Although certain plan participants may wish to make in-plan Roth conversions before the end of 2010 (either to take advantage of the special rule that allows the participant to spread the income over a two-year period beginning in 2011, or simply to recognize the income before tax rates increase), there are many open issues for plan sponsors (and service providers) who are considering adding this feature to their plans. The “open questions” include:

  • Will the IRS actually provide (as suggested by Congress) a “remedial amendment period” for adopting plan amendments (such that the plan does not have to be amended by the last day of 2010 to allow 2010 conversions)? If so, will that additional time also apply to amendments to add a Roth contribution feature in the first place, or to add additional in-service distribution options?


  • Will the IRS actually allow plans to make additional amounts available for in-plan conversion only (but not for “distribution” from the plan), and if so, must an amendment be adopted before the plan allows such conversions (or will these types of amendments also be covered by the “remedial amendment period” discussed above)?


  • Must the employer “withhold” on this taxable conversion? (Most commentators believe the answer is no, but confirmation would be helpful.)


  • Must the plan report the distribution on Form 1099, and if so, how must it be coded? (Again, most commentators are assuming that the answer is yes, although there is less certainty regarding the proper code to report the conversion.)


  • Must the converted amounts (and the earnings thereon) be held in a separate account from designated Roth contributions? (Most commentators believe the answer is yes, for a variety of reasons.)


  • What steps must be taken to “complete” an in-plan conversion before the end of 2010 (i.e., is it sufficient for the participant to make a written election, or must some additional steps be taken by the plan or the plan’s service provider to demonstrate that the amounts have actually been “converted” to after-tax, Roth amounts)?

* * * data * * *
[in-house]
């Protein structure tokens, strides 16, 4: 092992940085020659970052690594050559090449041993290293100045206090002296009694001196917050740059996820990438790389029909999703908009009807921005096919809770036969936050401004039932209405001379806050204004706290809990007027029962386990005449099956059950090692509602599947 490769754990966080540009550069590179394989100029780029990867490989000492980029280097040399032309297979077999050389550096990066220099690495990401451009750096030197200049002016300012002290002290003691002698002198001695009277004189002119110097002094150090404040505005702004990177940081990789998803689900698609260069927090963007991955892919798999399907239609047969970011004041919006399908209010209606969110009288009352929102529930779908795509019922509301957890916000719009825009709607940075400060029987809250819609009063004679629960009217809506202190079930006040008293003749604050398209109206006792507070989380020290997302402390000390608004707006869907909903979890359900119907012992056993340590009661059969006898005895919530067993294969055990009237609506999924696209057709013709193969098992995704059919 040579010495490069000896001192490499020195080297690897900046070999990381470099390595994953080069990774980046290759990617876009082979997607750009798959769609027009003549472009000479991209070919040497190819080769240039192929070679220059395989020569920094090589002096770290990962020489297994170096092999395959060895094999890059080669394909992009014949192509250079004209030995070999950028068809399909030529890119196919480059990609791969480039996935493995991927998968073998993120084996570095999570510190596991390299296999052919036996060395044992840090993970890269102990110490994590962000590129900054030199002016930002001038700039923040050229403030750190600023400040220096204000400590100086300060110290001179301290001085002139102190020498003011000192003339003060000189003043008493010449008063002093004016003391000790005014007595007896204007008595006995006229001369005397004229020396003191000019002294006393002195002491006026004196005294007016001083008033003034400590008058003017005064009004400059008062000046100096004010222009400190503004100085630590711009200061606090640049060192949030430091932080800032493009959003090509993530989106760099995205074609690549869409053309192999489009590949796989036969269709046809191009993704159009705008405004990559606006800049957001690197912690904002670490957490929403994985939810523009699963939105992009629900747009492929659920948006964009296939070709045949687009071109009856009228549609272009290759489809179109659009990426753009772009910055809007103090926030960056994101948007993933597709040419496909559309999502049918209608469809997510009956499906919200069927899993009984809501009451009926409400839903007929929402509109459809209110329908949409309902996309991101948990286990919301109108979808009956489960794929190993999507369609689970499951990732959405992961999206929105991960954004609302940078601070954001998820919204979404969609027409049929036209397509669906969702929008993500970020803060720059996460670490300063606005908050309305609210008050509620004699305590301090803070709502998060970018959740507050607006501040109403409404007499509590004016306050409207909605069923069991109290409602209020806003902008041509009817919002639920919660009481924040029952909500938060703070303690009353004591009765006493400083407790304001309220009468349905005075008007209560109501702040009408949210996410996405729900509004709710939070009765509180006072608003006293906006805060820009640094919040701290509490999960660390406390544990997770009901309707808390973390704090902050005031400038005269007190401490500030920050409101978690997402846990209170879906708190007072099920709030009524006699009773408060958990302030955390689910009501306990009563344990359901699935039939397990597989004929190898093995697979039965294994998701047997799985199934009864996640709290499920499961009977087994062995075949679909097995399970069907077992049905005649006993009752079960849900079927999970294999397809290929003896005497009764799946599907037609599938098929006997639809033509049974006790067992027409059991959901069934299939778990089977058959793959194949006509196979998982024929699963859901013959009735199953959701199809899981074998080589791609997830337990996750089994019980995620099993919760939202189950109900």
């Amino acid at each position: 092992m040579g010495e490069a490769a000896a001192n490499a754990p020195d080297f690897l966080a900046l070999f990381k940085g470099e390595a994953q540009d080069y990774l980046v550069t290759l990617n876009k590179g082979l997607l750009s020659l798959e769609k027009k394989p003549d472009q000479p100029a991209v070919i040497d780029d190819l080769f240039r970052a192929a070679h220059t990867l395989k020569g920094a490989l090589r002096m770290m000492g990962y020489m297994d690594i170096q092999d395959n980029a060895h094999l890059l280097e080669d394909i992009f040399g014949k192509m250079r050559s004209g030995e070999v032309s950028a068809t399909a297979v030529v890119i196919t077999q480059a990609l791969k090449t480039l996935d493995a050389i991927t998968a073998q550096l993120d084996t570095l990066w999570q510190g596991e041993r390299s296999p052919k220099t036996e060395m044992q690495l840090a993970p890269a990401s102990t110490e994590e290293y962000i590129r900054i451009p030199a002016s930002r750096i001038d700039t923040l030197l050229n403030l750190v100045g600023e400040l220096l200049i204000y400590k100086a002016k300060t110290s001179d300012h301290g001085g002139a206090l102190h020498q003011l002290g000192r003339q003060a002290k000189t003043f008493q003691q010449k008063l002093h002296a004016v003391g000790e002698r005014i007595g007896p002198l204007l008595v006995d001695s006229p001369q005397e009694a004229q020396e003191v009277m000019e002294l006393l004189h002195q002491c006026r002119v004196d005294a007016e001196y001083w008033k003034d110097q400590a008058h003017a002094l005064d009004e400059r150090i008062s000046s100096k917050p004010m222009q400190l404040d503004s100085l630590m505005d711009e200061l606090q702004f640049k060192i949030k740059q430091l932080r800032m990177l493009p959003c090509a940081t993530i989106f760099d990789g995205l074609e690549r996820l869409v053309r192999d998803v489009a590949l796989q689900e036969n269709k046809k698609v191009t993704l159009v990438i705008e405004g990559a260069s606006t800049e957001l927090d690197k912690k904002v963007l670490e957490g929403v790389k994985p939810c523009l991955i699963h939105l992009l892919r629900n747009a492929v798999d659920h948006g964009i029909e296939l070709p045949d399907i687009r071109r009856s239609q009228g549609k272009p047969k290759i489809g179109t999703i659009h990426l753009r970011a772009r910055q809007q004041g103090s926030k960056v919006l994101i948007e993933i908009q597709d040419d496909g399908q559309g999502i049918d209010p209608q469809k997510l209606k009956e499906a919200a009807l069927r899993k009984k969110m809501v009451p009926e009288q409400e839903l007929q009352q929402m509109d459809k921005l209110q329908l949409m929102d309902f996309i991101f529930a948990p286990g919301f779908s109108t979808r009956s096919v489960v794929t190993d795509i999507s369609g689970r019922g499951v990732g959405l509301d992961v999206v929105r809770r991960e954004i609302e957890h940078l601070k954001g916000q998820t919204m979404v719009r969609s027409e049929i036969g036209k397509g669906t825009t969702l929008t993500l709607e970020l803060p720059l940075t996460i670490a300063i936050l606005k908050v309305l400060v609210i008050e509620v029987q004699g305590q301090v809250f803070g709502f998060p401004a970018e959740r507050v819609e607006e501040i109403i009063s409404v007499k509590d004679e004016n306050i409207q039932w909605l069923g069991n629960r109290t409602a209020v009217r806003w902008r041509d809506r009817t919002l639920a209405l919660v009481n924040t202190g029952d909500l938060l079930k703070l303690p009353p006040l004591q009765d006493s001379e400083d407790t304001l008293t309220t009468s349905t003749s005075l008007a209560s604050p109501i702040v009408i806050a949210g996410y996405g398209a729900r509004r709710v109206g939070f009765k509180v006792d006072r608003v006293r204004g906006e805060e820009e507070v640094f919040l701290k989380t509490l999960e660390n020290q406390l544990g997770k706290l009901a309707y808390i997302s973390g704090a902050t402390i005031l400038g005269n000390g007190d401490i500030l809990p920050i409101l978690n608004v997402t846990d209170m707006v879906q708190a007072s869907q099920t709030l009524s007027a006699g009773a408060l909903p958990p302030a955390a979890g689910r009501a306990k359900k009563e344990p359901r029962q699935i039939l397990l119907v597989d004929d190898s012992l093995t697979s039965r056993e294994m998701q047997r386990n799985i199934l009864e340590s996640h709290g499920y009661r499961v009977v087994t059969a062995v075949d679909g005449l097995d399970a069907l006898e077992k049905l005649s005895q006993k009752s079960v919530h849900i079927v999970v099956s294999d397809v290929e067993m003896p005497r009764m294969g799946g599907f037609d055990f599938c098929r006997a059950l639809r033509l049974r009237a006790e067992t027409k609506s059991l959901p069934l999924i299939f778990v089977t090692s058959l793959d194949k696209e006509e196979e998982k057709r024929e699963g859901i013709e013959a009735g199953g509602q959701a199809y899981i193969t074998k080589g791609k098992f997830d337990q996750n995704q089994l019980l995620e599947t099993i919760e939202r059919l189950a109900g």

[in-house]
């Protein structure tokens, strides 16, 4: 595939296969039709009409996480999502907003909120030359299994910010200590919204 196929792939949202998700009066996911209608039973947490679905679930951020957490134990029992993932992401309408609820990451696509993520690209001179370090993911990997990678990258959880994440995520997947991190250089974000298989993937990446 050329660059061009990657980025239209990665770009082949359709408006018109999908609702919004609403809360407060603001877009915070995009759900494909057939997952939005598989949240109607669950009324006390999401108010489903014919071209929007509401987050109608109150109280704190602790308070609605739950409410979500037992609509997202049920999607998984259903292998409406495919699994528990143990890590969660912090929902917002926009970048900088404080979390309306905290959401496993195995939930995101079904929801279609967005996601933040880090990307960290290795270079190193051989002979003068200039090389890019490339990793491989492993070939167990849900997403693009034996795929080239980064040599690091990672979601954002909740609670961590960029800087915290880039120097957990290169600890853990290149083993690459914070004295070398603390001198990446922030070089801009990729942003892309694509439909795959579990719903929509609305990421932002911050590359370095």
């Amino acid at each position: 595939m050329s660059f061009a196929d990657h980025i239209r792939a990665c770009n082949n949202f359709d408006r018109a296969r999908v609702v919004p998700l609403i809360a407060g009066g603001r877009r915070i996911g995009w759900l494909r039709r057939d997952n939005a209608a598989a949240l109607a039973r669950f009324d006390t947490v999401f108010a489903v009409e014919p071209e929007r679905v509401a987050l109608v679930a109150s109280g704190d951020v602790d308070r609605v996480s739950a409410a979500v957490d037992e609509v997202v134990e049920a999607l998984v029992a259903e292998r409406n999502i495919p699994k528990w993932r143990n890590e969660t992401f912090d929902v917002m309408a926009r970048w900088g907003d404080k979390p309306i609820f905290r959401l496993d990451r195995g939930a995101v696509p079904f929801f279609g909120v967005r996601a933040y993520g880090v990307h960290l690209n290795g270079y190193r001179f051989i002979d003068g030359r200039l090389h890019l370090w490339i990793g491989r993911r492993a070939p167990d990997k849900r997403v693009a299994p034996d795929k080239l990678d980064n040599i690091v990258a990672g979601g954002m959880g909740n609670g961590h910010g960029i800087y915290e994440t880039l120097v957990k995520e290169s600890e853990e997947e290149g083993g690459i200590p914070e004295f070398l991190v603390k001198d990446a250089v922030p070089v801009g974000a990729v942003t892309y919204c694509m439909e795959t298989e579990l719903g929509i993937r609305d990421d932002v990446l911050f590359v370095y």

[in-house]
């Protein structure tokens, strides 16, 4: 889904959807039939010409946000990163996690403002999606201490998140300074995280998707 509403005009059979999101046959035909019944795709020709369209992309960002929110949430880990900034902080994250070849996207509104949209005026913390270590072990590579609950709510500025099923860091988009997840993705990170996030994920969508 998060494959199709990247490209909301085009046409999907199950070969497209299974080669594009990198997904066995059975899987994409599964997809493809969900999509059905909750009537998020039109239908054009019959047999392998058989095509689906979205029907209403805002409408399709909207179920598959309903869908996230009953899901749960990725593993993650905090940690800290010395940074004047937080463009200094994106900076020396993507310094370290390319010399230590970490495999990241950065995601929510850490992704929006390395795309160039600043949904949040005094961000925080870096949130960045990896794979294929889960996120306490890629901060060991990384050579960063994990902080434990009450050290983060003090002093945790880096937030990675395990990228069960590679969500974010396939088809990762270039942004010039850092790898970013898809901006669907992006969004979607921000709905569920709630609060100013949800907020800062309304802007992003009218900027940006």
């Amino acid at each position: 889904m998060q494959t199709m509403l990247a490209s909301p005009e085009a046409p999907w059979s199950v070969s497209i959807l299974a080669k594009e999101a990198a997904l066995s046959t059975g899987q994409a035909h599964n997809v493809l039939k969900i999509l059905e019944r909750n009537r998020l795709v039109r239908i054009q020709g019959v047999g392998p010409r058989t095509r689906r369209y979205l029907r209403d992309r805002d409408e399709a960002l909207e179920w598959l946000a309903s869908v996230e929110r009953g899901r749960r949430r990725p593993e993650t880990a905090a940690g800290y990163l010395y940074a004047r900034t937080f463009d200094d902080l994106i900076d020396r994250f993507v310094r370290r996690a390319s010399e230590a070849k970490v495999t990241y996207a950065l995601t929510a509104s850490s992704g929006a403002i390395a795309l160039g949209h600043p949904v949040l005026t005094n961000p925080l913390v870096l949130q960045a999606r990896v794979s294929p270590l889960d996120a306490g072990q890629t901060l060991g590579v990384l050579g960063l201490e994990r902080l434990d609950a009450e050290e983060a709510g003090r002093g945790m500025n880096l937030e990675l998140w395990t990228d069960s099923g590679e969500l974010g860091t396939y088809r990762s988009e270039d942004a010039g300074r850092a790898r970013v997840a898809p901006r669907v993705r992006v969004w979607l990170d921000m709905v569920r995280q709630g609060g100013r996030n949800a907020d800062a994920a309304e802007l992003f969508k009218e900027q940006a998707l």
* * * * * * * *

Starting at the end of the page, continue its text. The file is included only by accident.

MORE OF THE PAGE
• Are there separate five-year holding periods for designated Roth contributions and converted amounts?


  • If a plan requires spousal consent to distributions and/or loans, must it also require spousal consent to an in-plan Roth conversion?


  • Can the portion of a participant’s account that is a participant loan (i.e., a promissory note) be converted?


Employers who currently sponsor 401(k) or 403(b) plans with Roth contribution features will need to decide (very soon) whether they wish to allow in-plan Roth conversions, and if so, whether they wish to make that feature available before the end of 2010. In addition, those same plan sponsors will need to decide whether they wish to amend their plans to make additional amounts available prior to separation from service, and whether those new in-service distribution options should be limited to in-plan Roth conversions. Part of the decision-making may depend on whether (and when) the plan’s administrator/recordkeeper will be able to accommodate such conversions.

Finally, employers who sponsor 401(k) or 403(b) plans that do not currently include a Roth contribution feature (as well as sponsors of governmental 457(b) plans) may want to consider adding both a Roth contribution feature and an in-plan Roth conversion feature (although governmental 457(b) plans cannot add those features until 2011).